So the responsibilities of a “meet organiser” are not very great. All they need do is to specify where everyone will meet at a specific time and be there. They also need to give their mobile phone number to everyone interested, so that everyone will know what to do if it is raining. And, most importantly, they must turn up at the meet at the correct time.

Now my next two requirements are now that:

2          Each member must attend 10 (5?) “meets” per year.
There must always be a certain amount of honour associated with belonging to this club. And my judgment is that you can’t really call yourself an outdoor rock-climber unless you front up at a “meet” and climb with other climbers 10 times a year (this is still less than once a month). Even if you do go to a gym once or twice a week, it is still best for your own self-esteem to go outdoors climbing about this often.

3          Each member must act as a “meet organiser” 3 (2?) times a year
Most people hate being trip organizers because then they are committed to turning up at a certain place at a certain time in the future. But a club cannot function unless some people are prepared to do this. So this condition simply makes sure that all members fairly share this organizing task between themselves. (Later I will show how “meet organizers” will receive recognition for their good efforts in getting “meets” going.)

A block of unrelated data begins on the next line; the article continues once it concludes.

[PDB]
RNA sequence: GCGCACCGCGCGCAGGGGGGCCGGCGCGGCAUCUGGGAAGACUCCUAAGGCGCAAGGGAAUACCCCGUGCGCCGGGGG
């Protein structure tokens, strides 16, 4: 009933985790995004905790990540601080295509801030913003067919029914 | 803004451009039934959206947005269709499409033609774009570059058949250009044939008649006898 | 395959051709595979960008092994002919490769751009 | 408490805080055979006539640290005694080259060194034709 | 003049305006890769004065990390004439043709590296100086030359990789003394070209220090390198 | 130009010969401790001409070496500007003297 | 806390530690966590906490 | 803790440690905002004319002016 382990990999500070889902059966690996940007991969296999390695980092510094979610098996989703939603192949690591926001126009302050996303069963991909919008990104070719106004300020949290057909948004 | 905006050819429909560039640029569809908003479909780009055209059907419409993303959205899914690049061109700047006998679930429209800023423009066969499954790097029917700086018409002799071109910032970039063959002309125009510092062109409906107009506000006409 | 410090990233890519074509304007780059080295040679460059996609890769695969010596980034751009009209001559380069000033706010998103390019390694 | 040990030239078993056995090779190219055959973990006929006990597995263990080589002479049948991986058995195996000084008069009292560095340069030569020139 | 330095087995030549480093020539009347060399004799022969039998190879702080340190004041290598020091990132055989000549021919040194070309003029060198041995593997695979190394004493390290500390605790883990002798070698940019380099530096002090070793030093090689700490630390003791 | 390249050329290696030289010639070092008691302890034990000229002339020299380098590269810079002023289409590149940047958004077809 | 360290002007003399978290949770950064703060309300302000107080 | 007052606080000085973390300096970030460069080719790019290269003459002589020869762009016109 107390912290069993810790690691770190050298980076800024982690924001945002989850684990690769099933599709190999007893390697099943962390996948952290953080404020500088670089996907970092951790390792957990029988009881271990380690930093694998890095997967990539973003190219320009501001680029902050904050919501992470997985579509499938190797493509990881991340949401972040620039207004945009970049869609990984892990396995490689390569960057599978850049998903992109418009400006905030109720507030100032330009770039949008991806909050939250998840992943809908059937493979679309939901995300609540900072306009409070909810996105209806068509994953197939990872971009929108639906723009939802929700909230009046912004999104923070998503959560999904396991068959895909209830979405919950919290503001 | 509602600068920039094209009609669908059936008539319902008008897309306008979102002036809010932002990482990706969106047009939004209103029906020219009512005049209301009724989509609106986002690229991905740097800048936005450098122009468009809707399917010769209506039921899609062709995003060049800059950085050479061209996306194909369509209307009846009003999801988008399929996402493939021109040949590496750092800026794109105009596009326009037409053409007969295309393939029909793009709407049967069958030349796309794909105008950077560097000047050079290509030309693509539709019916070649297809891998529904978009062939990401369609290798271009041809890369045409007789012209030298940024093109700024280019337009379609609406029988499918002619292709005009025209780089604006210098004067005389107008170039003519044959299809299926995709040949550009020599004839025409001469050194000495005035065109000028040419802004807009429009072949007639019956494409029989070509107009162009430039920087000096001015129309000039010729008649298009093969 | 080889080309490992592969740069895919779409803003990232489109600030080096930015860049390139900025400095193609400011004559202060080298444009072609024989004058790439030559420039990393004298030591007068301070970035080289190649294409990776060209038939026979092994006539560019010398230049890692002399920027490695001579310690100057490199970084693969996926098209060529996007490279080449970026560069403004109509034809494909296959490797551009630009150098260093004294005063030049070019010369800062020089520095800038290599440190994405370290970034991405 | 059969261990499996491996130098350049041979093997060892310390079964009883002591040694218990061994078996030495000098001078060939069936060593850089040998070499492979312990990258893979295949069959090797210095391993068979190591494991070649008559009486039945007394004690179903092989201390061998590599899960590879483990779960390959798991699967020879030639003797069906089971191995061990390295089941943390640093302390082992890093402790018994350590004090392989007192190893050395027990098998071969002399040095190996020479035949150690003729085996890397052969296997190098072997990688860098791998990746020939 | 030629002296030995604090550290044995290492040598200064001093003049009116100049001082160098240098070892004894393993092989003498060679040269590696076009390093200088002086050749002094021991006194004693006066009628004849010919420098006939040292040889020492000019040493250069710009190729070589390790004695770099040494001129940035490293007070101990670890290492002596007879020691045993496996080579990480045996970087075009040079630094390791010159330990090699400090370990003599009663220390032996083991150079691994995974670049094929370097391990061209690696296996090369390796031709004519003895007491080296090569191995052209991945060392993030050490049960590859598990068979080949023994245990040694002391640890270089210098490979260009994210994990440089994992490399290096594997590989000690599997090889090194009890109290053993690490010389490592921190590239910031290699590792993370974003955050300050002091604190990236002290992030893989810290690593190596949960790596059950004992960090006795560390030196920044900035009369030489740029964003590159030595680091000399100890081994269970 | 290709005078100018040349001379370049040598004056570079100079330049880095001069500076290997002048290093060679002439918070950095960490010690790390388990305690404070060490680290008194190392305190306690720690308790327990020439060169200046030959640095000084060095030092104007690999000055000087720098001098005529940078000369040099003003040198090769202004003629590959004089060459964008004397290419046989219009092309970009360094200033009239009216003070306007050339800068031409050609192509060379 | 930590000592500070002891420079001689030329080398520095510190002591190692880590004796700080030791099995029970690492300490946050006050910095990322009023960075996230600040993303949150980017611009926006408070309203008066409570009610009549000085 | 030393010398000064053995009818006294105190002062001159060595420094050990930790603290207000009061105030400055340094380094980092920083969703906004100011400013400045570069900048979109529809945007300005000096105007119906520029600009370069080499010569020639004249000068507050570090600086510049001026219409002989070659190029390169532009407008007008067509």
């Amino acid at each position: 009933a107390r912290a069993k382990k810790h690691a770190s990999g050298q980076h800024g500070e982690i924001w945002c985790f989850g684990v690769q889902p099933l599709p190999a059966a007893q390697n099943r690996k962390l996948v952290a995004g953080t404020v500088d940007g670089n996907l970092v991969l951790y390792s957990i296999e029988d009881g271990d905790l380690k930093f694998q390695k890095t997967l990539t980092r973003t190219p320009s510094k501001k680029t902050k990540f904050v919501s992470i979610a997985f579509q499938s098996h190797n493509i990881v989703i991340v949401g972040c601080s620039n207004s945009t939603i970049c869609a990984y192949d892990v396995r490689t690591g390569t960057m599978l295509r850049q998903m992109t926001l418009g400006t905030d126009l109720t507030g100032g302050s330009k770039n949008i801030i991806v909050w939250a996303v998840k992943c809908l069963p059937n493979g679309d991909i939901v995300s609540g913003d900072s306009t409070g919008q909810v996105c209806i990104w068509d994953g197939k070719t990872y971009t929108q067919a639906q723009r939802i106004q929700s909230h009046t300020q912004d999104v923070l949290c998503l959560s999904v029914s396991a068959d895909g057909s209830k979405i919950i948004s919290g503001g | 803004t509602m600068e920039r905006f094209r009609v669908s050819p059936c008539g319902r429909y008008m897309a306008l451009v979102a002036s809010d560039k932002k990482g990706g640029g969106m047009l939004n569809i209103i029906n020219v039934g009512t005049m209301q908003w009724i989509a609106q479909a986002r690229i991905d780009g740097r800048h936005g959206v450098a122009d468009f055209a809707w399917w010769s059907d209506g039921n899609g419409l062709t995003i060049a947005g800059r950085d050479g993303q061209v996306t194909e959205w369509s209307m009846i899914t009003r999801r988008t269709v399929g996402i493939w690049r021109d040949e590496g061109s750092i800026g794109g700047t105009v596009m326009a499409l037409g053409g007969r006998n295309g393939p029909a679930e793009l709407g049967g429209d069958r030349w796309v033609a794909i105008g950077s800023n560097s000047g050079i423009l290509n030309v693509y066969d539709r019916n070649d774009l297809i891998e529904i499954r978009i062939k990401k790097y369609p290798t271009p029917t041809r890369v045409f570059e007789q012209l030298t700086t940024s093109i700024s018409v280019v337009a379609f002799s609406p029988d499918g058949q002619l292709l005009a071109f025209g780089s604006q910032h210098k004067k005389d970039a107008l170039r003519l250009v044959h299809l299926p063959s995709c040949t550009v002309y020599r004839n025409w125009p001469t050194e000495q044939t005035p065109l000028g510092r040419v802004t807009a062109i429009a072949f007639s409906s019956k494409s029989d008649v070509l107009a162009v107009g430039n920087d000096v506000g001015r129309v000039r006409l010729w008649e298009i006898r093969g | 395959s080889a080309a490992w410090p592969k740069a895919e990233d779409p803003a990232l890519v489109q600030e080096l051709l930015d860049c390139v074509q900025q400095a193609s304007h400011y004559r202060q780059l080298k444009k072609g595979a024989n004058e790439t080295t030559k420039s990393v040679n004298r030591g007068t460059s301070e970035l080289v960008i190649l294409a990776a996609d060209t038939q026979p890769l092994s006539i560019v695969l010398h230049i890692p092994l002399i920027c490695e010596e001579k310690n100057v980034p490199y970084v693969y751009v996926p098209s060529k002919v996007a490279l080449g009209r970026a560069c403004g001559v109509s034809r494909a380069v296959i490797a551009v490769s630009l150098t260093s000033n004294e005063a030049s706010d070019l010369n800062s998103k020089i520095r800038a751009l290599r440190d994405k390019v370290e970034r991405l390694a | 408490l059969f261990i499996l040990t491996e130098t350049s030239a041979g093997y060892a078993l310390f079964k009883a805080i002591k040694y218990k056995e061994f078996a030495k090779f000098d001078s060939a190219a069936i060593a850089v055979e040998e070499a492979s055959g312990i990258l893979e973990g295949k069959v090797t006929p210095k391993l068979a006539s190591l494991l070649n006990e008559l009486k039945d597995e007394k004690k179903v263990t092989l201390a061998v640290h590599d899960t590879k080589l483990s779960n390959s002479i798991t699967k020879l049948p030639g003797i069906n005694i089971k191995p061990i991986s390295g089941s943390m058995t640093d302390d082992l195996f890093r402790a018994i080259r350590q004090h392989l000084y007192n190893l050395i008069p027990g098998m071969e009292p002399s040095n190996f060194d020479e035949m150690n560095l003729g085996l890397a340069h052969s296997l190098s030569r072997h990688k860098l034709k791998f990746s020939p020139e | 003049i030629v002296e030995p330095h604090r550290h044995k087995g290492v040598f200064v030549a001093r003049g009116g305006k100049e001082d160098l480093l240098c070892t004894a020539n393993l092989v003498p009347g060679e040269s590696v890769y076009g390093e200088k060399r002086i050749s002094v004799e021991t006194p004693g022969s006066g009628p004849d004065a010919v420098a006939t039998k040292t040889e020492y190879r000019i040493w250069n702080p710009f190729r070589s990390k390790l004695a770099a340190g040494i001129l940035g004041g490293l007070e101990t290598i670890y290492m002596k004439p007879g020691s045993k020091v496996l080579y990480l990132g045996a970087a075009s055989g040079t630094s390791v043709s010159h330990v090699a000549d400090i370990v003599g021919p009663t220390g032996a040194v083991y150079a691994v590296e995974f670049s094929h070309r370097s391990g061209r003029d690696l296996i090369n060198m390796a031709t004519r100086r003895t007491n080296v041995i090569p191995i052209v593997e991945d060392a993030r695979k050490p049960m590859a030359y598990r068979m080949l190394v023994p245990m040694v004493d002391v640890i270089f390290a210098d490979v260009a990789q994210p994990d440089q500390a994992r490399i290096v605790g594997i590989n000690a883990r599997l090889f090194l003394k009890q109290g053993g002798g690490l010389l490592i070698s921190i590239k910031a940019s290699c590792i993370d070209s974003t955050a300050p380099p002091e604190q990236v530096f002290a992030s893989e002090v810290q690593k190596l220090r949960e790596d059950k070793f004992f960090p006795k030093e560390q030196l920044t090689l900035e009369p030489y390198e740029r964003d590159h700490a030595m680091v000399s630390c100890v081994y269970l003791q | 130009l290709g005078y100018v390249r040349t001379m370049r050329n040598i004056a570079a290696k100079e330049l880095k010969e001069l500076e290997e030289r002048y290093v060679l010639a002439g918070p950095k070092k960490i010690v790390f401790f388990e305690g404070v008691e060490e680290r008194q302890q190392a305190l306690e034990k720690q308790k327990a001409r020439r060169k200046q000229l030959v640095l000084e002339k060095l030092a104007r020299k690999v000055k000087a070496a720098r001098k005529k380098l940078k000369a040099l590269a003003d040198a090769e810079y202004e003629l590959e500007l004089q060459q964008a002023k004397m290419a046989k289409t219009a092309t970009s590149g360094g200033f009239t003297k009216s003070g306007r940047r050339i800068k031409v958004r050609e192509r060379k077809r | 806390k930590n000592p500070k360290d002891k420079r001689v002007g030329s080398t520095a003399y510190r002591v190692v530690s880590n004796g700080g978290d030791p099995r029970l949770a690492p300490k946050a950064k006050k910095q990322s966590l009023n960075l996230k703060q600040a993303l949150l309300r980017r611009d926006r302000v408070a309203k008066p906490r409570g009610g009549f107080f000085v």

This photo shows a group of most of the active climbers 50 years ago just being social.
(John Ewbank is here – but it is hard to see him.)

How this System will Work

This system will work via 3 important webpages on this website.

1.          The first is, of course, this webpage which you are now currently reading. All members must read this webpage. Then all members must send me an email saying that they want to become a member and that they will abide by the 3 rules specified above.
         In this first email, the keen members could also state a “meet” that they would like organise. But this “meet” does need to be anything difficult. It could just be a “meet” at their local practise rocks at a certain time e.g. Lindfield rocks at 2 p.m. on the coming Saturday afternoon. This action does not imply too much of a commitment.
         If you are worried about no one turning up, then it is best to specify this “meet” with a climbing friend. So then you will certainly have some one to climb with.

2.          The second file is called “MEETS of the NSW Climbers Club”.
This webpage will contain the details of both the past and the future “meets” of the club. The future “meets” will just give: the meeting place, the name of the “meet organiser” (plus another name if there are two organisers) and the mobile phone number to contact. The past meets will have this information plus a list of the names of the members who were at present at the “meet” (and perhaps a photograph).
          From this file, all members will be able to decide which “meets” they wish to attend. (It is clearly best to tell the “meets organiser” that you are coming to their “meet” using their phone number.)

3.          The third file is called “Members of the NSW Climbers Club”.